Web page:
In Depth: the long and the shorts of it

GOLF could be in for a bumpy ride trying to fit in with the 21st century and beyond.

THE golf club can be an intimidating place. Accompanying the pleasure of playing the greatest game on the planet comes with it a myriad of seemingly absurd golf club rules that one must be aware of in order just to get to the first tee. 

I barely flinch and I have to pack a full extra set of clothes knowing I’ll be stepping foot inside a golf club later the same day, or throwing in extra pair of socks - longer and plain white, in case the dress code forbids the sight of an ankle or a logo.

New golfers stepping into some of our more private golf clubs must wonder just what century they walked into. But while it’s not necessarily a bad thing to hold strong against the tidal wave of modern day disrespect, it occasionally doesn’t do much for golf’s already stuffy reputation.

Consider this quote: 

“The players have embraced it. Shorts are a natural evolution to help modernise the game. It puts our players first and our fans first as well. The fashion of golf is something that the youth adopt. We will have strong rules, but there will be some fashion statements, and it’s a great start.” 

It reads like something uttered from the early part of the 20th-century, but it came from the European Tour Chief Keith Pelley last month after players were given the green light to wear shorts during practice days and pro-am events. 

To give some perspective, the game of tennis (admittedly a little more active than golf) was first shook up by the sight of shorts in 1932 when a British player by the name of Bunny Austin dared to show a little leg at a tennis tournament.

A short time later he wore them at Wimbledon. Wimbledon. In 1932. 

Perhaps because of the limitations placed on this modern-day, short-wearing phenomenon, and the “speak to the hand” nature of the conversation by the PGA Tour, this small allowance by the European Tour was big news. 



It was such big news that the world’s best golfers were asked for their thoughts.

"It's awesome. It will be something that I would love to see on the PGA Tour, as well," World Number One Jordan Spieth said.

"Guys seem to all love it over here. I've not heard one person, one tour player complain about it."

Rory McIlroy echoed Spieth’s sentiments.

"We're supposed to be athletes nowadays aren't we?" the World Number Three said.

"It is definitely a more athletic sport these days and we should be showing that off. I can't understand why anybody would think it a bad thing.”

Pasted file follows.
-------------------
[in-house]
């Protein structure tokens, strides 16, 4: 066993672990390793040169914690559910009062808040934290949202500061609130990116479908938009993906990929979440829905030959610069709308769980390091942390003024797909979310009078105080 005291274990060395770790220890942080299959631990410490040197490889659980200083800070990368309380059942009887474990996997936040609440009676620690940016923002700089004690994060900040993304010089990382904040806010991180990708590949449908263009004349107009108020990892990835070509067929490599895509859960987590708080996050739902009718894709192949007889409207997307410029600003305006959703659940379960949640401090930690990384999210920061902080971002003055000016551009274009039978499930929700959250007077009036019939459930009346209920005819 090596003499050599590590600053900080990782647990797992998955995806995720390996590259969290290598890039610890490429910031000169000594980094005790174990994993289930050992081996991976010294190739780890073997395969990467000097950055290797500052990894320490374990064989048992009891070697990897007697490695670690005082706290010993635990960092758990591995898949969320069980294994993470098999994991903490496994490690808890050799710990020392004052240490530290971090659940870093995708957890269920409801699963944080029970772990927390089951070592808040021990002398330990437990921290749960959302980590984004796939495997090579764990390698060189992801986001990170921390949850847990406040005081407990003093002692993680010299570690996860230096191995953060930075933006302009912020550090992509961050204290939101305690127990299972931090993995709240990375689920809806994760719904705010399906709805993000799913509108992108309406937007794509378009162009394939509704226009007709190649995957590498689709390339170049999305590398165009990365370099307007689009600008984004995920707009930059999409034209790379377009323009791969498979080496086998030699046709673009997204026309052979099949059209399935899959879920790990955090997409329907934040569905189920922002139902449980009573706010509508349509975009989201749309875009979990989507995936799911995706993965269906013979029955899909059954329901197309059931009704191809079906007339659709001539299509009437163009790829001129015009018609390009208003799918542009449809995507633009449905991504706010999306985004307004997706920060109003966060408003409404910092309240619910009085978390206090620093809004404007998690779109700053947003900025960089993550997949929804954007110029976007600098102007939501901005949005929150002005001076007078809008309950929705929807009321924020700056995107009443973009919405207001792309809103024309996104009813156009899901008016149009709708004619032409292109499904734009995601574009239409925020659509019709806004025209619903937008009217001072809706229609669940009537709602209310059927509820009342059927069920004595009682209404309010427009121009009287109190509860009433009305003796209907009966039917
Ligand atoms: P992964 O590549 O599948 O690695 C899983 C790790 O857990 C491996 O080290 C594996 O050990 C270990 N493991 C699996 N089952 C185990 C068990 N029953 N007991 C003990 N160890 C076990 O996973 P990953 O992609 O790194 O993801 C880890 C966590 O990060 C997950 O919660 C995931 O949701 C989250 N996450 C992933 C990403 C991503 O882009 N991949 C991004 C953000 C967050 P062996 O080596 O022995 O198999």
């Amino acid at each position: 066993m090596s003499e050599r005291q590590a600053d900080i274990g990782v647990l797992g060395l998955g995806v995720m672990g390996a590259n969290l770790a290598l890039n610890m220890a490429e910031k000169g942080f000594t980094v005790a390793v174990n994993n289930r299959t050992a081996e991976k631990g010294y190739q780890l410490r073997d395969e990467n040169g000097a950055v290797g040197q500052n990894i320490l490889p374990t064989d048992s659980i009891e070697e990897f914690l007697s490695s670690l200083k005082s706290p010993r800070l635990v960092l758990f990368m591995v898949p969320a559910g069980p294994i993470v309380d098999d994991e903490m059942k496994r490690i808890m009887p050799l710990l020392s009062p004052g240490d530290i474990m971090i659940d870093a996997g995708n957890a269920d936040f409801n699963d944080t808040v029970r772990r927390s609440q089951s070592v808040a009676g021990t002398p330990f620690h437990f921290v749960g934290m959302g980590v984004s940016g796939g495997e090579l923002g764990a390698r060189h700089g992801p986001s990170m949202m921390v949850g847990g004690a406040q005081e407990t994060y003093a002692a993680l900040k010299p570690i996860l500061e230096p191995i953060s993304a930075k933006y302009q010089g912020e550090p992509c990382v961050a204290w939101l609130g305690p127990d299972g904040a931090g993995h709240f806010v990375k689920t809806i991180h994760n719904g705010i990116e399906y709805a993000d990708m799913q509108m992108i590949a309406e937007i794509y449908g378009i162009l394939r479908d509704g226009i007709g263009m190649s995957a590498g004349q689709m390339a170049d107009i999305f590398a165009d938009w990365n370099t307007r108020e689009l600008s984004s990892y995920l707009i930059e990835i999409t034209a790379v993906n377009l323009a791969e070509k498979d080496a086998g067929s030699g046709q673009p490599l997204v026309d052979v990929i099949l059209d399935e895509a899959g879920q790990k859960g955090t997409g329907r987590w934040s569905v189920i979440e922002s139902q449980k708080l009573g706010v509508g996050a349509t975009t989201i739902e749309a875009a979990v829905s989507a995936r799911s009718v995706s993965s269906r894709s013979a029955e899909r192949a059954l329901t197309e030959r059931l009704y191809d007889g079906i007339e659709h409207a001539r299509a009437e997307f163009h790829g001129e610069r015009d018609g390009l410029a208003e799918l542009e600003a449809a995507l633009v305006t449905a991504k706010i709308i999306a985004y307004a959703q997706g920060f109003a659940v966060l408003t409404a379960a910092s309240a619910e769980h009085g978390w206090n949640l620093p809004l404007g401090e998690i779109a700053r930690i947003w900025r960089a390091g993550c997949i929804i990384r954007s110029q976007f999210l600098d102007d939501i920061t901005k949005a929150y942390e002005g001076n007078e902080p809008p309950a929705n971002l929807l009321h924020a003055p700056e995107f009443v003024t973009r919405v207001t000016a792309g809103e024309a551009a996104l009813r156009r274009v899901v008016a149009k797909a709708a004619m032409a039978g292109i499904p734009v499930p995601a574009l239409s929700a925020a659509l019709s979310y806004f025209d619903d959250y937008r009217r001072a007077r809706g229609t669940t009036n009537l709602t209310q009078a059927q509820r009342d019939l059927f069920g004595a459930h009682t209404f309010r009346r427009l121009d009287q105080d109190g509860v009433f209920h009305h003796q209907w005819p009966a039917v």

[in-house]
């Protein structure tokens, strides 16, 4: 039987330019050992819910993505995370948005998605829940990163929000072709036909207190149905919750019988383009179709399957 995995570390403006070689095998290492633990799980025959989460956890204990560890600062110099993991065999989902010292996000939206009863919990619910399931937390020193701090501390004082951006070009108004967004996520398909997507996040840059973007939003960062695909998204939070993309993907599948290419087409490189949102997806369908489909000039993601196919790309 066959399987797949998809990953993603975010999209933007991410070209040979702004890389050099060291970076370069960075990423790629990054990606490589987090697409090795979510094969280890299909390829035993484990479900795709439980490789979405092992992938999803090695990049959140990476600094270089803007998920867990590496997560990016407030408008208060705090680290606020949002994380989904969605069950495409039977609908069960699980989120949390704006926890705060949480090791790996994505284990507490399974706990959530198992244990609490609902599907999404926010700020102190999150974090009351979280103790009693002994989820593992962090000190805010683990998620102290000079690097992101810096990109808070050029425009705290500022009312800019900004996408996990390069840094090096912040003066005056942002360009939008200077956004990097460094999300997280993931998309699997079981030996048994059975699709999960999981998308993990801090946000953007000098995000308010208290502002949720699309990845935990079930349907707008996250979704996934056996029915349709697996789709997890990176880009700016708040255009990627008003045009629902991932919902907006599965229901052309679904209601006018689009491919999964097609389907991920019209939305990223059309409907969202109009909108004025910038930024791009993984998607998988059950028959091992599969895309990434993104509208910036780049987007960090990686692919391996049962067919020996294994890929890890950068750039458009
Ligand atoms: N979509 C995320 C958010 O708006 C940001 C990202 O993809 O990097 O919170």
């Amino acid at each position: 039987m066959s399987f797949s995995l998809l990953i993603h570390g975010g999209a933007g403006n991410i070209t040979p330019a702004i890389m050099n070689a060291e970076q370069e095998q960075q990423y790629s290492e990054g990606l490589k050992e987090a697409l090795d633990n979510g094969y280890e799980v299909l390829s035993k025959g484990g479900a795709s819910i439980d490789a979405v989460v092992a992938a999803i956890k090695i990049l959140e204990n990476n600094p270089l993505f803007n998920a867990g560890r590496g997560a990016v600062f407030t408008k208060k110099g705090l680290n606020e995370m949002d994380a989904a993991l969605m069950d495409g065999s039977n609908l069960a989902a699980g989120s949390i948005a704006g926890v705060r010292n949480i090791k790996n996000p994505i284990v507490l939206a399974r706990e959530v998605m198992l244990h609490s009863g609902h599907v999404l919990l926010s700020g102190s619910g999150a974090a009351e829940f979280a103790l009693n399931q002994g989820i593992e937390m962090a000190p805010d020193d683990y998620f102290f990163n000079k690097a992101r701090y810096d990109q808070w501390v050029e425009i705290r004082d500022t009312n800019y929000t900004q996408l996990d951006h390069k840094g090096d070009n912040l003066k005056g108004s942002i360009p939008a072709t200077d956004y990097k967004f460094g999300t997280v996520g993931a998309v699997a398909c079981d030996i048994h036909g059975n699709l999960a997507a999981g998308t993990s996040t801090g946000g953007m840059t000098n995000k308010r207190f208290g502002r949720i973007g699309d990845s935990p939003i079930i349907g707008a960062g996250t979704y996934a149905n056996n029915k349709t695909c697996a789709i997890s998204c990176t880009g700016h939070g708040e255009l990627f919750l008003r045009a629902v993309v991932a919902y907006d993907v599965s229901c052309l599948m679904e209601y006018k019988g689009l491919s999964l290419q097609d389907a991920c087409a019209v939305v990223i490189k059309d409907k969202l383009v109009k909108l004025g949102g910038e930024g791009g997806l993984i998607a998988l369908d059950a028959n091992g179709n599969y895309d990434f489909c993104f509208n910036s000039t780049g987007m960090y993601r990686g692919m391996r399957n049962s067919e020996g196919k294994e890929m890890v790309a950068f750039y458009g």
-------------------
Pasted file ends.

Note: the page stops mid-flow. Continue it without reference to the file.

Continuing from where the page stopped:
"I don't think it takes anything away from the tradition of the game or etiquette or how guys look on the course." 

So how is it a professional sport so dependent on the sponsors’ dollar, so intertwined with cutting-edge technology, only coming to terms with the idea that the male stars of the game can wear shorts? 

One of golf’s greatest ironies is that golfers wear plus-fours, plaid pants, and white belts on the golf course but try passing through a private club in a pair of cargo shorts and you’re deemed a second class citizen. 

In the second decade of the 21st century, it’s remarkable most clubs prohibit one from playing golf in anything that doesn’t have a collar.

I’m surprised there even needs to be a rule banning golfers playing in jeans. It only takes a couple of holes before one realises how uncomfortable it is. And heaven forbid you might walk into the clubhouse in a pair.

The culture of golf is changing and is being stretched across a number of centuries. The front end is careering towards the future with flat brimmed caps, high-tops and golf balls that claim to go straighter and further than ever before.

The back end is barely moving, stuck among the dust and cobwebs of an era well before jeans, sponsors and turbulators even existed. 

The game of golf is full of wonderful traditions, rules and etiquette that make it one of the most unique, pleasurable sports to play. But golf could be in for a bumpy ride trying to fit in with the 21st century and beyond. 

Golf’s governing bodies and those administering the world’s most lucrative professional golf tours are now scrambling to deal with slow play, prohibit scruffy beards and monitor the newly implemented anchoring ban. 

It’s clear they’re flying by the seat of their pants. Let’s hope the pants are comfortable ones. Shorts, perhaps?


Michael Green

Michael Green founded AussieGolfer.com.au - Australia's #1 golf blog - in 2007, is a member of The Australian Golf Writers Association and has covered some of Australia's biggest golf tournaments, including the Australian Open, the Presidents Cup and World Cup of Golf.

Michael began playing golf as a 10-year-old in Adelaide where his father introduced him to the game.

He has managed to maintain a single-figure handicap while studying, living and working abroad and keeping a close eye on his three children.

Michael has a PhD in Physics and when not writing about golf, he continues to work in medical research in Sydney.

Want video tips delivered straight to your inbox? Subscribe to iseekgolf.com newsletters.

iSeekGolf is Australia’s largest golf tee times website.
To book a tee time at an iSeekGolf venue, visit iseekgolf.com/teetimes


More Articles from Michael Green